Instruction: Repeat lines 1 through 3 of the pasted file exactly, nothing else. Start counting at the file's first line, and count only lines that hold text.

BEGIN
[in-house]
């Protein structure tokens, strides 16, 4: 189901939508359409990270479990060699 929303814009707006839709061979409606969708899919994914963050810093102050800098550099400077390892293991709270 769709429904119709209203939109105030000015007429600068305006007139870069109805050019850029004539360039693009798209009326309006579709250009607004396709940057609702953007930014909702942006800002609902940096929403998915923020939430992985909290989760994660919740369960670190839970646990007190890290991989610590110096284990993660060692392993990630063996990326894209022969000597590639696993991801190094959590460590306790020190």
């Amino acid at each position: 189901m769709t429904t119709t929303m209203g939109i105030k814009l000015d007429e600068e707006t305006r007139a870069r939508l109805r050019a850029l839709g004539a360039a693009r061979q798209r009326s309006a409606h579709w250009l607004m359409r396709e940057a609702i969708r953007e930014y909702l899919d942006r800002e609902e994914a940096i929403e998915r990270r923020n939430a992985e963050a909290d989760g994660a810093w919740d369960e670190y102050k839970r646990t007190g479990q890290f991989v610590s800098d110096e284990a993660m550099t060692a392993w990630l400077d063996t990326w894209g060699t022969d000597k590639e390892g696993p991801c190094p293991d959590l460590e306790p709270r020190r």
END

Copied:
[in-house]
């Protein structure tokens, strides 16, 4: 189901939508359409990270479990060699 929303814009707006839709061979409606969708899919994914963050810093102050800098550099400077390892293991709270 769709429904119709209203939109105030000015007429600068305006007139870069109805050019850029004539360039693009798209009326309006579709250009607004396709940057609702953007930014909702942006800002609902940096929403998915923020939430992985909290989760994660919740369960670190839970646990007190890290991989610590110096284990993660060692392993990630063996990326894209022969000597590639696993991801190094959590460590306790020190």
């Amino acid at each position: 189901m769709t429904t119709t929303m209203g939109i105030k814009l000015d007429e600068e707006t305006r007139a870069r939508l109805r050019a850029l839709g004539a360039a693009r061979q798209r009326s309006a409606h579709w250009l607004m359409r396709e940057a609702i969708r953007e930014y909702l899919d942006r800002e609902e994914a940096i929403e998915r990270r923020n939430a992985e963050a909290d989760g994660a810093w919740d369960e670190y102050k839970r646990t007190g479990q890290f991989v610590s800098d110096e284990a993660m550099t060692a392993w990630l400077d063996t990326w894209g060699t022969d000597k590639e390892g696993p991801c190094p293991d959590l460590e306790p709270r020190r």